Britain has said it's sending Apache helicopters to Libya, and France is deploying combat aircraft as well. NATO says it's turning the screws on Moammar Gadhafi, but for some, the move shows they're clutching at straws.
A sign of an intervention not going to plan?
The quick and clean intervention promised in Libya has proved slow and messy. Despite over two months of NATO air support for the Libyan rebels, the civil war in the country is looking more and more like a stalemate.
As a result, it was only a matter of time before Britain and France sought to tip the balance in its battle against Libyan leader Moammar Gadhafi's military machine.
"We should be turning up the heat on the Libyan regime," British Prime Minister David Cameron announced earlier in the week. "And on Britain's part, we'll be looking at all options within the terms of the UN resolution to protect civilians, so Libyans have a chance to decide on their own future."
Shortly thereafter, Britain announced it would be sending four Apache helicopters, with France flying in similar Tiger helicopters as well. These maneuverable craft can fly lower than large warplanes and bombers, and Western militaries hope they will offer provide scope for more precise attacks against smaller targets like tanks.
Such vehicles are now routinely stationed in towns and villages, and some reports suggest that the Libyan military is using human shields in a bid to protect them.
A worrisome sign?
Some military analysts, however, see this fresh deployment of more versatile aircraft as a sign that the NATO mission in Libya is failing to make the impact Western nations had predicted and promised.
Tanks are small, fast-moving targets, and difficult to destroy
"I think this is a worrisome sign," Brooks Tigner of Jane's Defense and Security Intelligence and Analysis told Deutsche Welle.
"It means there is fierce fighting on the ground, that the high-altitude precision bombing by NATO is maybe not having the effect that it should. Otherwise, why would they bring in these helicopters?"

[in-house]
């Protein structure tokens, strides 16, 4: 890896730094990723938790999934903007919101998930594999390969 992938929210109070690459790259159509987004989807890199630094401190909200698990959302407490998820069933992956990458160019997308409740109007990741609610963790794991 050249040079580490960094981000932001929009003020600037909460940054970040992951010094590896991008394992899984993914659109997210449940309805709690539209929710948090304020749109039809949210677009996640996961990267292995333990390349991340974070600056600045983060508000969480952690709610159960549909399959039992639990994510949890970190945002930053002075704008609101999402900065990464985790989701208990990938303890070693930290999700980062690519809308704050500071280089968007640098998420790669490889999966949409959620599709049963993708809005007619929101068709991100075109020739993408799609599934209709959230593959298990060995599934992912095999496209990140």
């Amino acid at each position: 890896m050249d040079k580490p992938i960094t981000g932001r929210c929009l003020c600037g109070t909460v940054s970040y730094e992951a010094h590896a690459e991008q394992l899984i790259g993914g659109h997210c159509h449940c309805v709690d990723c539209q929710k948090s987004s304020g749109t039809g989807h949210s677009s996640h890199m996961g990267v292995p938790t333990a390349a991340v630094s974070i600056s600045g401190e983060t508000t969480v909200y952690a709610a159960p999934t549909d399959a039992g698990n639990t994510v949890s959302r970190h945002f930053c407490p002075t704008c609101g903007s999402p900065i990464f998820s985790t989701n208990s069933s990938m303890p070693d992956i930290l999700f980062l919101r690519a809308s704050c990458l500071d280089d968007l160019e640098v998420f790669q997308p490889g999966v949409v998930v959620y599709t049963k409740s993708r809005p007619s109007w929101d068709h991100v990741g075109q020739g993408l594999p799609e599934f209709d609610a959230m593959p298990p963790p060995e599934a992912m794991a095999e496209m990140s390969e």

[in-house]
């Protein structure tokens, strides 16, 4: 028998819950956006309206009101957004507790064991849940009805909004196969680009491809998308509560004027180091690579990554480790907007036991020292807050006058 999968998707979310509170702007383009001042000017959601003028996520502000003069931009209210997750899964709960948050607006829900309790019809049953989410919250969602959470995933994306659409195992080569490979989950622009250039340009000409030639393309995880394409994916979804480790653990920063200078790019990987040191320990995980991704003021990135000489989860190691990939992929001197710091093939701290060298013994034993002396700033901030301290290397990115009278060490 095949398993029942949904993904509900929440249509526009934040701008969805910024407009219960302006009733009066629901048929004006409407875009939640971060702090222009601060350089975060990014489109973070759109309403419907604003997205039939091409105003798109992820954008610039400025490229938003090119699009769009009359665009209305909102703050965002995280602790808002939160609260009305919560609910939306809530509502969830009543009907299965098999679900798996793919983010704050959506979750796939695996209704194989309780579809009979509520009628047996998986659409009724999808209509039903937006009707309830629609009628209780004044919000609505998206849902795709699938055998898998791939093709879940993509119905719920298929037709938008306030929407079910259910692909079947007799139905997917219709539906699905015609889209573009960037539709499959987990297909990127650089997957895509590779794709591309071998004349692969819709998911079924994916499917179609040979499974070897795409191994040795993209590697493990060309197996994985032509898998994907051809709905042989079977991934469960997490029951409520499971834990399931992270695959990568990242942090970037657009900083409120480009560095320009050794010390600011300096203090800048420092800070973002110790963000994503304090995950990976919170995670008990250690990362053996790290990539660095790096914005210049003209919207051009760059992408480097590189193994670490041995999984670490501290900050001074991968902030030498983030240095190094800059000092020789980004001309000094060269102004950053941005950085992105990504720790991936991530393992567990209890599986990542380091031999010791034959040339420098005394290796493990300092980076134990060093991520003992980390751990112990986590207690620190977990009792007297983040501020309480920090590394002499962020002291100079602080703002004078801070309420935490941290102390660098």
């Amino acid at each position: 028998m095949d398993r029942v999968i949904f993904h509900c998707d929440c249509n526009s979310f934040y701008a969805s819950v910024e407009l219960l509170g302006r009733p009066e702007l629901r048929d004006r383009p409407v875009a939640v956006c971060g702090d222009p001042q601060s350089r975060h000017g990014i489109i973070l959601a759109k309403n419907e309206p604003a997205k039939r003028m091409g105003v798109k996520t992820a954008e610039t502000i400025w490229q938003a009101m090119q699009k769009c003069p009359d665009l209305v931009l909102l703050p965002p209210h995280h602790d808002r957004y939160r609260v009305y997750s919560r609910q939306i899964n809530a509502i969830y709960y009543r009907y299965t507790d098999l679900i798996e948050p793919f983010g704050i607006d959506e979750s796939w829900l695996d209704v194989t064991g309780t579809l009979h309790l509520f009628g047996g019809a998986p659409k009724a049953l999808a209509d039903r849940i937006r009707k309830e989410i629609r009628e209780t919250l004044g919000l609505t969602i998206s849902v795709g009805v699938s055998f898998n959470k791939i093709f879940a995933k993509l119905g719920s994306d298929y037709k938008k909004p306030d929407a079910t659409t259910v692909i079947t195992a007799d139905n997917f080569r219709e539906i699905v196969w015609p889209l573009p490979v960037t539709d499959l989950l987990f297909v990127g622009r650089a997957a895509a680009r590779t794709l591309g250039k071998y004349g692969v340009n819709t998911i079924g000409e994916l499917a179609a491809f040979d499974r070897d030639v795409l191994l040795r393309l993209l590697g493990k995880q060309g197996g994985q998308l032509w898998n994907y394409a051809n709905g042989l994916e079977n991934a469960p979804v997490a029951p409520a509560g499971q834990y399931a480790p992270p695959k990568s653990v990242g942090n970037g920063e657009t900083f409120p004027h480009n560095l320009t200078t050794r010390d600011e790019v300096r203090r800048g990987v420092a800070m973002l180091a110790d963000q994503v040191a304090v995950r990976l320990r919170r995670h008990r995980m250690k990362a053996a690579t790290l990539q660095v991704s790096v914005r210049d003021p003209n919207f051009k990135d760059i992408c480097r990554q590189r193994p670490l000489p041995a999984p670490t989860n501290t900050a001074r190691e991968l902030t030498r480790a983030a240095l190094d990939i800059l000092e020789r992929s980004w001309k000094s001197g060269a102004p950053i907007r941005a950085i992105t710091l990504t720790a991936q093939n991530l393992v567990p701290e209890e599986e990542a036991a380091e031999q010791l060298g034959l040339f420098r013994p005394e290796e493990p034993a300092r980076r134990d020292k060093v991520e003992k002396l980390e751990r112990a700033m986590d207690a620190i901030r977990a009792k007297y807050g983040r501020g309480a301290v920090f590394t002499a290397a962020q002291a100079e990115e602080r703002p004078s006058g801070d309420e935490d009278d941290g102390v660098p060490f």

NATO, faced with such suggestions, has played down the implication. Lieutenant General Charles Bouchard said that any military commander would always ask for all the capabilities and equipment available. The commander of the NATO operation in Libya described the helicopters as "another tool in a tool box that will help us meet our mission."
Arming civilians, or protecting them?
Naysayers argue, however, that this extra air support is long overdue, and that ground support for the rebels is the only measure that will really tip the balance.
The US and Britain both reiterated this week that sending in ground troops was not an option, and arming the rebels does not conform to the mandate of UN Resolution 1973, which only authorizes Western powers to protect civilian lives in Libya.
"The big question for me is going to be arms for the rebels," Tigner said. "How will they get there, and who will supply them? They are disorganized, have no training, they're learning on the spot. Who's going to train them?"
France has now deployed special-forces teams to Libya, and other countries might well follow suit.
Estimates suggest the rebel troops are outnumbered by as much as 10 to one by those loyal to Gadhafi, an imbalance that air support alone might not overcome. On this basis, NATO looks set to stay in Libya, and for an indeterminate period of time.
Author: Vanessa Mock, Brussels / msh
Editor: Kyle James